The writing was on the wall for the GPO's army of 50,000 telephone operators when the first public phone box with automated 'trunk call' dialling was introduced on September 5th, 1959.
Ten months previously the first 'direct dial' phones had been introduced in around 18,000 private homes and businesses, with both systems being trialled in the Bristol area ready for a rollout to the rest of the UK over the following years. It was estimated that by 1970 the number of GPO telephone operators would be halved, saving an estimated £15m per year.
Before 1958, using a phone for long distance 'trunk calls' meant picking up the receiver and speaking to 'the operator' at the local exchange, who would then connect you to the number you wanted. Public call boxes used the "Button A and Button B" system first introduced in 1925.
To use one these public phones (pictured) you had to first feed the correct coins into a holding slot at the top of the box. This connected you to the operator who would instruct you to push Button A to deposit the coins and then try to connect your call for you. If the call could not be connected or went unanswered, you pushed Button B to get your coins back.
The new and streamlined coin call boxes did away with the 'pre-payment' system and the need for an operator, although the caller had to know the full number, including the area code, of the person they wanted to speak to. In the new public call boxes, you would lift the receiver and dial the number yourself. Only when the call was answered did you push your money into the coin box, which had slots for 3d, 6d and 1s pieces.
When the time paid for was running out, a series of pips alerted the caller, who could either close the conversation or insert more money to continue talking. "That's the pips so I'll have to go now" soon became a common phrase in Britain's iconic red telephone boxes.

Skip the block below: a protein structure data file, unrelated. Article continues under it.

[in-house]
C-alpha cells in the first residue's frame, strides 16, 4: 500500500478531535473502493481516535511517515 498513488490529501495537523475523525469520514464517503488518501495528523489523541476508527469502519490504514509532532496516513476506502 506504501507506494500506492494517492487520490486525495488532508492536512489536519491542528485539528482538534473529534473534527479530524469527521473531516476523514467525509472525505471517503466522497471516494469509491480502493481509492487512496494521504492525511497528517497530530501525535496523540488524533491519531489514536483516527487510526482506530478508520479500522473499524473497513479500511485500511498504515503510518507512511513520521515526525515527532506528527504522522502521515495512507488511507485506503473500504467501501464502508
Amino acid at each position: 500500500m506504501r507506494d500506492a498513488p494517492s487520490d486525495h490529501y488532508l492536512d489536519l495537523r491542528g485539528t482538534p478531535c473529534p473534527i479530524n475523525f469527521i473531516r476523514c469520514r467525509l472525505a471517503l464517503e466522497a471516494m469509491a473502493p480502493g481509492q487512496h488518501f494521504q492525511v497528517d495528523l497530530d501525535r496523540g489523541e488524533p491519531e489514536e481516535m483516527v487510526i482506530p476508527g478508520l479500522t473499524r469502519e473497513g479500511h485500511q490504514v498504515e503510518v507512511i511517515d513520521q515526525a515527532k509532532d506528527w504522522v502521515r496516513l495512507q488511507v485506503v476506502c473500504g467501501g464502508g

The first call in one of the newly equipped phone boxes was made on September 5th, 1959, when the Deputy Lord Mayor of Bristol phoned the Lord Mayor of London, dialling the number himself without any need for an operator.
The new direct dial coin boxes were part of Postmaster General Ernest Marples' £35m scheme to modernise the UK's phone system and make using the telephone easier and more popular. He described the new system as "quite revolutionary" and "good value for money".
As predicted, the new technology was quickly rolled out to other areas. In 1976 the UK's last manual telephone exchange – located at Portree on the Isle of Skye – was closed, making the British telephone system fully automatic. British Telecom (BT) took over the running of the telephone system from the Post Office in 1981.
Today public call boxes are an increasingly rare sight on British streets, thanks to the rise of mobile phones. However, they still play a vital role in some remote areas where mobile phone coverage is unreliable or non-existent.